The word to summarise John Lobb A/W '16, above all else, is elegant. Inspired by the ever greater need for formal footwear which remains comfortable and functional, the collection, created by Artistic Director Paula Gerbase, more or less offers a masterclass in contemporary minimalism.
To begin at the beginning, the simplicity of design throughout is breathtaking. Gerbase keeps the lines of her shoes as clean as possible with the minimum of ornamentation, using predominantly whole-cut fabrications with perhaps only one or two seams in the uppers of each shoe. The result is a series of technical masterpieces, constructed from only two or three panels of leather; a technique which is both reassuringly weatherproof and practical, and which also creates a shoe that is exceptionally slimming on the foot.
This simplicity of design lends itself to shoes which can easily go anywhere and do anything, allowing the collection to break down the barrier between formal and casual footwear. Combine this with the soft, supple suedes which filter through the Autumn/winter collection, and the result is a wealth of highly impressive contemporary shoes. Moreover, John Lobb has recently resurrected it's uber-elegant 8695 almond toed last, which gives even its balmoral boots a lean, smooth quality, which contrasts nicely against their chunky storm-welted rubber soles.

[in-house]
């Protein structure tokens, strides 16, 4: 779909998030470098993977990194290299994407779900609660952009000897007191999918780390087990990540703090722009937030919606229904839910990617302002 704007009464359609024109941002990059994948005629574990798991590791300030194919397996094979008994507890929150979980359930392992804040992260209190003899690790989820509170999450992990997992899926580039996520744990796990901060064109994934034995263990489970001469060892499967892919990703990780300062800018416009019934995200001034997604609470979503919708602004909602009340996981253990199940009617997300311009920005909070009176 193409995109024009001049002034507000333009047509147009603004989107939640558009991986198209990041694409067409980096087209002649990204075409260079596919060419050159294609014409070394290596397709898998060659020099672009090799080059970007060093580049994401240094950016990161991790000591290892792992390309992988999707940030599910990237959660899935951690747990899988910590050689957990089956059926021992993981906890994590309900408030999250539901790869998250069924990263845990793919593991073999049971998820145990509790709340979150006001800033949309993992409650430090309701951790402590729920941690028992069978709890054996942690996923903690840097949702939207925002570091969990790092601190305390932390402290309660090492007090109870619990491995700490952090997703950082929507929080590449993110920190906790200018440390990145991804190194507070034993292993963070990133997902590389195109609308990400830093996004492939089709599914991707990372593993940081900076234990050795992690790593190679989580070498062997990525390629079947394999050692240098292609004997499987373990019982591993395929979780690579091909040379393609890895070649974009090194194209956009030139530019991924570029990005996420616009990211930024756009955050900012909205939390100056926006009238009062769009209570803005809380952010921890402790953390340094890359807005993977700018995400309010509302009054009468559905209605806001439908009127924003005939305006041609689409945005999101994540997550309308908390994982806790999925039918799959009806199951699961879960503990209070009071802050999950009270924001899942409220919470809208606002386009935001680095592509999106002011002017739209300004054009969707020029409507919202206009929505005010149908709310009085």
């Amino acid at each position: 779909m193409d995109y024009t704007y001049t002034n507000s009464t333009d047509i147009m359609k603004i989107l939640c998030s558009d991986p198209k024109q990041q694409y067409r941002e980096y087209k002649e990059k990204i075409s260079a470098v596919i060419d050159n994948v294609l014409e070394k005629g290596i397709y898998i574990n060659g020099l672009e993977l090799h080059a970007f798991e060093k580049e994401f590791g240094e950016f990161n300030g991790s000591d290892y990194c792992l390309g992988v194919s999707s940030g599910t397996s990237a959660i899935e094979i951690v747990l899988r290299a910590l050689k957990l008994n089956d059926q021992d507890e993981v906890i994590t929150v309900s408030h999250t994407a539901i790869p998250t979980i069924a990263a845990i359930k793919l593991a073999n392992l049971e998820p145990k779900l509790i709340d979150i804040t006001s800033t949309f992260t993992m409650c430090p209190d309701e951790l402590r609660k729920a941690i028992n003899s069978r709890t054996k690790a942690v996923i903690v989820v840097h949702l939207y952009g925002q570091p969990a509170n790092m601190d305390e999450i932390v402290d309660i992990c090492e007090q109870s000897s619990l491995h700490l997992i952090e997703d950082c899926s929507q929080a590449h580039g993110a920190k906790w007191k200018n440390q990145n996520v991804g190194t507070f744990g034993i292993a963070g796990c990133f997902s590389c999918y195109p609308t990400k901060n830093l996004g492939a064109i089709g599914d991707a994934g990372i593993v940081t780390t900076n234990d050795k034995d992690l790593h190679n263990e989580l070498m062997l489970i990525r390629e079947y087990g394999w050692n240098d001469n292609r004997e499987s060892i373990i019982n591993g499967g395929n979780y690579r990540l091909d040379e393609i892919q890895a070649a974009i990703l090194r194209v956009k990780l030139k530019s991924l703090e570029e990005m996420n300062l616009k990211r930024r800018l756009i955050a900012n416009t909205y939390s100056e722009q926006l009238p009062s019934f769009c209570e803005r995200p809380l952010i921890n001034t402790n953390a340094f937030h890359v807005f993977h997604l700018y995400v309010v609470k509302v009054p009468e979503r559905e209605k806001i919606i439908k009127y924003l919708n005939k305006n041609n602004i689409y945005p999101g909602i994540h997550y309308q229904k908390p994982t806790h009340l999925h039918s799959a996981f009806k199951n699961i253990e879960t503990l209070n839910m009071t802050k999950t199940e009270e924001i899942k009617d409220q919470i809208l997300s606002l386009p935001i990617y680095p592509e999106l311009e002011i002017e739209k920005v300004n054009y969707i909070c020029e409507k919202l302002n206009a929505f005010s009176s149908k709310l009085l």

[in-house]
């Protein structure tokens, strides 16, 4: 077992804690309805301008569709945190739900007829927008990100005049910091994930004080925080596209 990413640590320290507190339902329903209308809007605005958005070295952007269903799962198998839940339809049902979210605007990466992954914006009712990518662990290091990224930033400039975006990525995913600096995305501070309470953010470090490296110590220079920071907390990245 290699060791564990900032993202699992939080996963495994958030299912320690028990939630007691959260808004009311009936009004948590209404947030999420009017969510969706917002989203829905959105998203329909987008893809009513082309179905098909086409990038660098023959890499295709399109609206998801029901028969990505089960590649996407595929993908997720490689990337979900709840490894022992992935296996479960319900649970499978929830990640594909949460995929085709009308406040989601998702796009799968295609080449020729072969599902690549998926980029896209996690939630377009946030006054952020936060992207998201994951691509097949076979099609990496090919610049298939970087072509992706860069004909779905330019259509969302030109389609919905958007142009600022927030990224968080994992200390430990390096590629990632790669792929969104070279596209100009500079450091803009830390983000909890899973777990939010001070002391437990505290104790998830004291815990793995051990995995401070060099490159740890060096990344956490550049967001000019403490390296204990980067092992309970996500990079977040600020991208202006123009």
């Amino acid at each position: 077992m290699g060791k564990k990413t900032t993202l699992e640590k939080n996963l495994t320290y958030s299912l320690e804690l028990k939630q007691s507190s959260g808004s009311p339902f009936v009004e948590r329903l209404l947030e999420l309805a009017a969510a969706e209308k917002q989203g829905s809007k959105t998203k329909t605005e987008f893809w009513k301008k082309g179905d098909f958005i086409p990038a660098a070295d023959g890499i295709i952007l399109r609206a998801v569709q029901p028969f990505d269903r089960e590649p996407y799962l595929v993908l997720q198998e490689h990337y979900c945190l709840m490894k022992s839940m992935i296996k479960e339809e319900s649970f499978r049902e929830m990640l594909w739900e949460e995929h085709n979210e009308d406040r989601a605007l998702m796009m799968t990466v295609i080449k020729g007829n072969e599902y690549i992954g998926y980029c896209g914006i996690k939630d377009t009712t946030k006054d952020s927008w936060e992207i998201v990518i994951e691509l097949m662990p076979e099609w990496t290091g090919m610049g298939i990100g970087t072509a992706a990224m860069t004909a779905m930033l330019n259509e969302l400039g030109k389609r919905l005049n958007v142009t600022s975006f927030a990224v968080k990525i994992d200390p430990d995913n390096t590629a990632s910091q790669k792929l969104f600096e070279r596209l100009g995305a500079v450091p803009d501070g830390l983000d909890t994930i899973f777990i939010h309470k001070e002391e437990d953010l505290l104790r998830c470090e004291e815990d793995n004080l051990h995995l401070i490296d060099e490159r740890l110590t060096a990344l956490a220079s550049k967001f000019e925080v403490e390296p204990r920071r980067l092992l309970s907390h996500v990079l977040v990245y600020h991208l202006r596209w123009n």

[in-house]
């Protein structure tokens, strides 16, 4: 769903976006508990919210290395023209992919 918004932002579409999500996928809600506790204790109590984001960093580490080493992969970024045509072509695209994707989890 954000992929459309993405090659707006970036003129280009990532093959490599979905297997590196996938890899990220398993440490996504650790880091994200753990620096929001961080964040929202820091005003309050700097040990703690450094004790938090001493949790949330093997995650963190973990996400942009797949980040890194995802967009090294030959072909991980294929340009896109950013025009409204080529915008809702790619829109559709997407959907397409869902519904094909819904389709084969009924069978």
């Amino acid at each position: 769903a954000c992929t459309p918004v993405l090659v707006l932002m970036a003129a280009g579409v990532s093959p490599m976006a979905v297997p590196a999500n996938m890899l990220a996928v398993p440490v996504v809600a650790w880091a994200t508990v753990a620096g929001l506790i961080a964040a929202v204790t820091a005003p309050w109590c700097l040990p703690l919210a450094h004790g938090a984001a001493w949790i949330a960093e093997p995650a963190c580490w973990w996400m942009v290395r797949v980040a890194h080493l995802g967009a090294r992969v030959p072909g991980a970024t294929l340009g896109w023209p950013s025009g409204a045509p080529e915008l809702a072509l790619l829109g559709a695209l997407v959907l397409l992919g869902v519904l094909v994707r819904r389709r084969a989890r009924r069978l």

Indeed, such contrasts abound in the collection, and for all its post-modern minimalism, it nonetheless retains a sense of primitivism - which comes from its focus on functionality. Storm welts, waterproof finishes and the house's new flexible 'tensile construction' Goodyear welted soles all combine to reflect Gerbase's inspiration in the granite tors of Dartmoor and the purist pursuit of the rugged outdoors. For those who prefer to do battle with the city streets, a number of superbly poised sneakers have been reincarnated in a good many colours, with a soft grain to the leather and a new natural colour rubber sole, easily dressed up or down.
Few footwear collections have struck The Rake as more elegant, or more progressive than this; it caters to every environment and does so with a quiet elegance and purity of design. As Roger Vivier put it; 'to wear dreams on one's feet is to begin to give a reality to one's dreams', and believe me, these are the shoes that dreams are made of.